Waste of time or possible to design?

Discussion in 'General Electronics Chat' started by marshallf3, Oct 10, 2010.

  1. marshallf3

    Thread Starter Well-Known Member

    Jul 26, 2010
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    I've mentioned this before and I'm still kicking it around, just so many things going on I'd like some opinions before I start investing in a few parts to attempt it as well as if it's actually feasible enough to even bother with exploring.

    I'm trying to figure out a way to determine how full (or empty) a tank is by hitting it with a sonic pulse and looking at the resultant reflection that returns.

    The real world: Most motorcycle tanks don't have any sort of gas gauge on them and due to their design of straddling the frame it isn't really feasible to introduce any sort of sensor down the filler neck from the top. On top of that they're of an irregular shape.

    Let's say I've got a metal tank that holds four gallons and it's half full.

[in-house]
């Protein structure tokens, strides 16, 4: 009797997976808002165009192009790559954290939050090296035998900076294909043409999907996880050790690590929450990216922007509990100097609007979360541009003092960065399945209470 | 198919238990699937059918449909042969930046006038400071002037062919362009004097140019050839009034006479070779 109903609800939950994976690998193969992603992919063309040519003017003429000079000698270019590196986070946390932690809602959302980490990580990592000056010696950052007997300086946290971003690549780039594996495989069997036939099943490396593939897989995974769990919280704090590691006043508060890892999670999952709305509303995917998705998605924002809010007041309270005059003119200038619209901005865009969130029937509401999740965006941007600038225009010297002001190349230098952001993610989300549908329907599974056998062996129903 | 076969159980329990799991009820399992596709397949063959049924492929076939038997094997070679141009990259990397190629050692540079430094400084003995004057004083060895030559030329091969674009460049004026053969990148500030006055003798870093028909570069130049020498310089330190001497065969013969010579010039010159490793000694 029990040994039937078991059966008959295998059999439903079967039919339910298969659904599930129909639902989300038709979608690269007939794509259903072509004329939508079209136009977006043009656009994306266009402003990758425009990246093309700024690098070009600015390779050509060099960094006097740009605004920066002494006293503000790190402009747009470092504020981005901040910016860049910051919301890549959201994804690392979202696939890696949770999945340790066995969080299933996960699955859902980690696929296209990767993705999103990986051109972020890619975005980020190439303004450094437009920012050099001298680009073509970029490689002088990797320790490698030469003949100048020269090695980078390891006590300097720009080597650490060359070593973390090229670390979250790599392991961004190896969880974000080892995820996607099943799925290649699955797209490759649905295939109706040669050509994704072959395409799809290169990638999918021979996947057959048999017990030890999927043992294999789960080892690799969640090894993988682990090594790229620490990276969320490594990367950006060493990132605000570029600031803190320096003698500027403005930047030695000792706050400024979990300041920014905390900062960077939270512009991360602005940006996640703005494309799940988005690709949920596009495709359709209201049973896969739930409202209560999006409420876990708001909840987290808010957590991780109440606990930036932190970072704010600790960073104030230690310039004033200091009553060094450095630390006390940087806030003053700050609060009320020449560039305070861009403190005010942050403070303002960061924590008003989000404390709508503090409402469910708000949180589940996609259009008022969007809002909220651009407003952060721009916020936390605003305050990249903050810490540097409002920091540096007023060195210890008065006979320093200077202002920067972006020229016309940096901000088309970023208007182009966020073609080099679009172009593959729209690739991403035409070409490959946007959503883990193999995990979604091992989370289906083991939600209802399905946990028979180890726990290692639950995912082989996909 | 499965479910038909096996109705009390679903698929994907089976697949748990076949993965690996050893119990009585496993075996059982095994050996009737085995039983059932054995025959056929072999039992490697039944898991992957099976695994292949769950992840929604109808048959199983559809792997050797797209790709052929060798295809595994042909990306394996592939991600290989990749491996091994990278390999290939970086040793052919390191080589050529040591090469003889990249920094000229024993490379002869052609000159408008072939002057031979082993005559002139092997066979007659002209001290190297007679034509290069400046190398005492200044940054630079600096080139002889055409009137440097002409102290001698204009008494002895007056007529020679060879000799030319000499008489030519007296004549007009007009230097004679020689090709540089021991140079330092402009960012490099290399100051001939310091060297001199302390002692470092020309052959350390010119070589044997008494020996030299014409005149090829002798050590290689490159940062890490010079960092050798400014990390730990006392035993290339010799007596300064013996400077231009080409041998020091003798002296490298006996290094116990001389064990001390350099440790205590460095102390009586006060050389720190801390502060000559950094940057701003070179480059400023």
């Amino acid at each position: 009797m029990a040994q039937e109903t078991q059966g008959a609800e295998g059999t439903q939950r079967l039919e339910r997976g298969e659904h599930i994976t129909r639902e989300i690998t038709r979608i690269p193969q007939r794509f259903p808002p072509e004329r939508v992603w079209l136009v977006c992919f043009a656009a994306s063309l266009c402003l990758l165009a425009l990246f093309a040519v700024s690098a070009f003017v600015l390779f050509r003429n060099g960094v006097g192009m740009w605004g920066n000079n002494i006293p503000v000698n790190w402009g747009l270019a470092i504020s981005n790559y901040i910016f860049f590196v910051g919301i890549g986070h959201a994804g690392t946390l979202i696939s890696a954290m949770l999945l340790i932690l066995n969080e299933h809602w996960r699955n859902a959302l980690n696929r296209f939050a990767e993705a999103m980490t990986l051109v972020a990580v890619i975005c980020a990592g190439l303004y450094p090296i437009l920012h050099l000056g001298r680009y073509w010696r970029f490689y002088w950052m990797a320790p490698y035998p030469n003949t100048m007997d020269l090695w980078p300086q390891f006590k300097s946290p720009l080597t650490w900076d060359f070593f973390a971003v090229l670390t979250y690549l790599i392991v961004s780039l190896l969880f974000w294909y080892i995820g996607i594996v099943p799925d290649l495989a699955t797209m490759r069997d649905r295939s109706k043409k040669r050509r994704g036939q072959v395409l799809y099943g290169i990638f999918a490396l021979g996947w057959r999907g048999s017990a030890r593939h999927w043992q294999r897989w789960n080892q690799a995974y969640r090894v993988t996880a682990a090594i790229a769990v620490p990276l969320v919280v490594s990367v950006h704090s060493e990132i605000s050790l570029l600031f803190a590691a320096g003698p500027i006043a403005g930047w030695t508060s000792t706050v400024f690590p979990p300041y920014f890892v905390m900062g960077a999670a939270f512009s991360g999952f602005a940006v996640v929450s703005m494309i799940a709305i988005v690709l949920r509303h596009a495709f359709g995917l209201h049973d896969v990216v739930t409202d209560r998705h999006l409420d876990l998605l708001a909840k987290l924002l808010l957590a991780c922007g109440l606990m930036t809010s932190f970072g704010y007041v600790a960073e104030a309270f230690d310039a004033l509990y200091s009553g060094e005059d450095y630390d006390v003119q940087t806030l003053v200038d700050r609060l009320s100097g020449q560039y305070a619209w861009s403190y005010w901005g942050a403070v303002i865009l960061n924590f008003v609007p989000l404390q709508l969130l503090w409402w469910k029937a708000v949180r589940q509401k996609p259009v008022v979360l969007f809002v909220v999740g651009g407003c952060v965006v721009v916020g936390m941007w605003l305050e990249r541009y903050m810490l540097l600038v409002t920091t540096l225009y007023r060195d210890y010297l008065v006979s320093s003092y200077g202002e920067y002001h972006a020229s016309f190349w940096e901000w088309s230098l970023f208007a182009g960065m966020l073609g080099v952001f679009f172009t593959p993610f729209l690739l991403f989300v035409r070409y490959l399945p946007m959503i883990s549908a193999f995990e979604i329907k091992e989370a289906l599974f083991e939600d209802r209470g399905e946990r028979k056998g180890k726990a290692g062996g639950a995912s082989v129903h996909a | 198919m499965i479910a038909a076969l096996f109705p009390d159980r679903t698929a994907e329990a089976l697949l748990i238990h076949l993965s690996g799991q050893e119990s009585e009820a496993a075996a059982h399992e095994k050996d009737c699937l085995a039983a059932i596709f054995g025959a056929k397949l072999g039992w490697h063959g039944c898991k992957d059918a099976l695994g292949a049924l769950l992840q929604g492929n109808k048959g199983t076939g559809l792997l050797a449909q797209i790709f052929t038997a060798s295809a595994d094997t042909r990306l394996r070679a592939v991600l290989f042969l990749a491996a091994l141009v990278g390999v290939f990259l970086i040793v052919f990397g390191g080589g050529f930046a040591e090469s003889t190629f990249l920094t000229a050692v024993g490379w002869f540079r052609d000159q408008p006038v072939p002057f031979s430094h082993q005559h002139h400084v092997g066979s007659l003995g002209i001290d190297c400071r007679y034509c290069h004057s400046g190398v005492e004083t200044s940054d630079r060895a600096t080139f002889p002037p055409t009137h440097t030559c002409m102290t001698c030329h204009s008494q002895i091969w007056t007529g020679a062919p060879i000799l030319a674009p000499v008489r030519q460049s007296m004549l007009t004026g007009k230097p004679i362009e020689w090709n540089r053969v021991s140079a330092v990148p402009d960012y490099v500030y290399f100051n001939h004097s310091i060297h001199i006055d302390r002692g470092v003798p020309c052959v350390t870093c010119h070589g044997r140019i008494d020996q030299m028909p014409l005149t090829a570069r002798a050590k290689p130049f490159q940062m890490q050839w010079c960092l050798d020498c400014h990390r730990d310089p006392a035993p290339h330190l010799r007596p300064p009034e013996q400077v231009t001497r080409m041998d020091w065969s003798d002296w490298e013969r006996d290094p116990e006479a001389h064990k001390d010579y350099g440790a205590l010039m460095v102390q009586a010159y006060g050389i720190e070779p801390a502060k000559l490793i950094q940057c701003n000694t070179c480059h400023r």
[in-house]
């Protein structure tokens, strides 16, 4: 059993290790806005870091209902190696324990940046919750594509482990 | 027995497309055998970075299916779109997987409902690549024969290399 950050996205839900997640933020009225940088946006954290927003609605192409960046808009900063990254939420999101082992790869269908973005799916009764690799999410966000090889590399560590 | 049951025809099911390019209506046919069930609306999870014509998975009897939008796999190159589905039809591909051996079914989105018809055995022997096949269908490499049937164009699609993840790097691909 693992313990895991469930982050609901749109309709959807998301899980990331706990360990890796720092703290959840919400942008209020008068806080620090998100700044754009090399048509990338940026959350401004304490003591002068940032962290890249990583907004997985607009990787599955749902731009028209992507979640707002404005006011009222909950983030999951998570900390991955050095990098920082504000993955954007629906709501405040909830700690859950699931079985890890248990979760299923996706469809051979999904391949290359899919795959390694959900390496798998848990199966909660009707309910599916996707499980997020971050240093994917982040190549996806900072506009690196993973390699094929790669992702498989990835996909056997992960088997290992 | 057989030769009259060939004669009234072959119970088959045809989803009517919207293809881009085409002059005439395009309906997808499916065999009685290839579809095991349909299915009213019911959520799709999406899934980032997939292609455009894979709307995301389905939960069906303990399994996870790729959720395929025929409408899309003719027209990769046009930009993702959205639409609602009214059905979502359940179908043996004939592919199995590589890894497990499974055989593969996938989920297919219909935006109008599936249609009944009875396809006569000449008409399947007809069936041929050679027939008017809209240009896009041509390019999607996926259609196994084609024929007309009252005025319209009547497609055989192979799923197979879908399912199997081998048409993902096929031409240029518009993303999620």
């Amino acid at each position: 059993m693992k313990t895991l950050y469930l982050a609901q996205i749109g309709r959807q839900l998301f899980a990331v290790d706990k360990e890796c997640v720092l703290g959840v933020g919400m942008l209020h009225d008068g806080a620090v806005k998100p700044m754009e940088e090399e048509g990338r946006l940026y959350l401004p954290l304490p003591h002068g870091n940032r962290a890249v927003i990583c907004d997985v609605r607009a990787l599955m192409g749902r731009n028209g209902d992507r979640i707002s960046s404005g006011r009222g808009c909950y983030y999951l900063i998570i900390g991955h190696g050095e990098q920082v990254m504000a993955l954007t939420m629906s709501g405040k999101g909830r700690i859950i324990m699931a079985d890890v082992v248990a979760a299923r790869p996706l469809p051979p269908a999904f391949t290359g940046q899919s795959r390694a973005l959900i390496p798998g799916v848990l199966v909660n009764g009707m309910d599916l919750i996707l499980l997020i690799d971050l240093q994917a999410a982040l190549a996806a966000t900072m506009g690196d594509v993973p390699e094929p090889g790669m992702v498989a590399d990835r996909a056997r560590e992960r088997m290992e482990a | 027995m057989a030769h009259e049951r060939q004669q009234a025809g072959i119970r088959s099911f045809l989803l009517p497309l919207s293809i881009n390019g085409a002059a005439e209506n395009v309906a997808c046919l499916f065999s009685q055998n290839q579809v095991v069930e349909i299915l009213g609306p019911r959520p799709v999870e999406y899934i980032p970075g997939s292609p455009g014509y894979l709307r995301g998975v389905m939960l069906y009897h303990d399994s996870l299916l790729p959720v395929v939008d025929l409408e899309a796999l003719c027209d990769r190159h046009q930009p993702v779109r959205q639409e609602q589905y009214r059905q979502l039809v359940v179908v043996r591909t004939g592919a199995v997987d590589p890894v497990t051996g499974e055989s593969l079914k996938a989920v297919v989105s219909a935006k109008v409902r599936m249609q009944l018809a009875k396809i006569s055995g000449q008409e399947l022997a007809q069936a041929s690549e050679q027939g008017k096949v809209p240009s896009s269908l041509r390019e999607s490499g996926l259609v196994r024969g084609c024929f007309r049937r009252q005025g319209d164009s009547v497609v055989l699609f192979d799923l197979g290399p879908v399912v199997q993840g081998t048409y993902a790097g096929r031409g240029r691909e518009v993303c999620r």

Obviously I've got 2 gallons of liquid in it and two gallons of free air space.

    If I attach some sort of piezoelectric device to the outer metal of the tank, hit it with some sort of pulse then look at the (hopeful) reflection is there going to be enough of some sort of variation returned that would indicate what percentage/how much of the full volume is occupied by liquid and how much is occupied by free air space?
     
  2. jpanhalt

    AAC Fanatic!

    Jan 18, 2008
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    The safest thing you can do on a motorcycle is to run out of gas.

    How about using fuel flow? That method is now used routinely in aircraft and other systems in which a typical fuel gauge doesn't work well. Even some cars offer real-time fuel flow as a bit of marketing pizazz.

    John
     
  3. Markd77

    Senior Member

    Sep 7, 2009
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    How about a thermal based sensor? Run some current through a resistor for a while and measure the before and after temperatures. The rise will be higher if it's air on the other side.
     
  4. Ron H

    AAC Fanatic!

    Apr 14, 2005
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    Maybe you could ping the side of the tank periodically, and do an FFT on the resulting audio transient. You could then use a lookup table to display the remaining gas.
    It would probably work best on a metal tank.
     
  5. marshallf3

    Thread Starter Well-Known Member

    Jul 26, 2010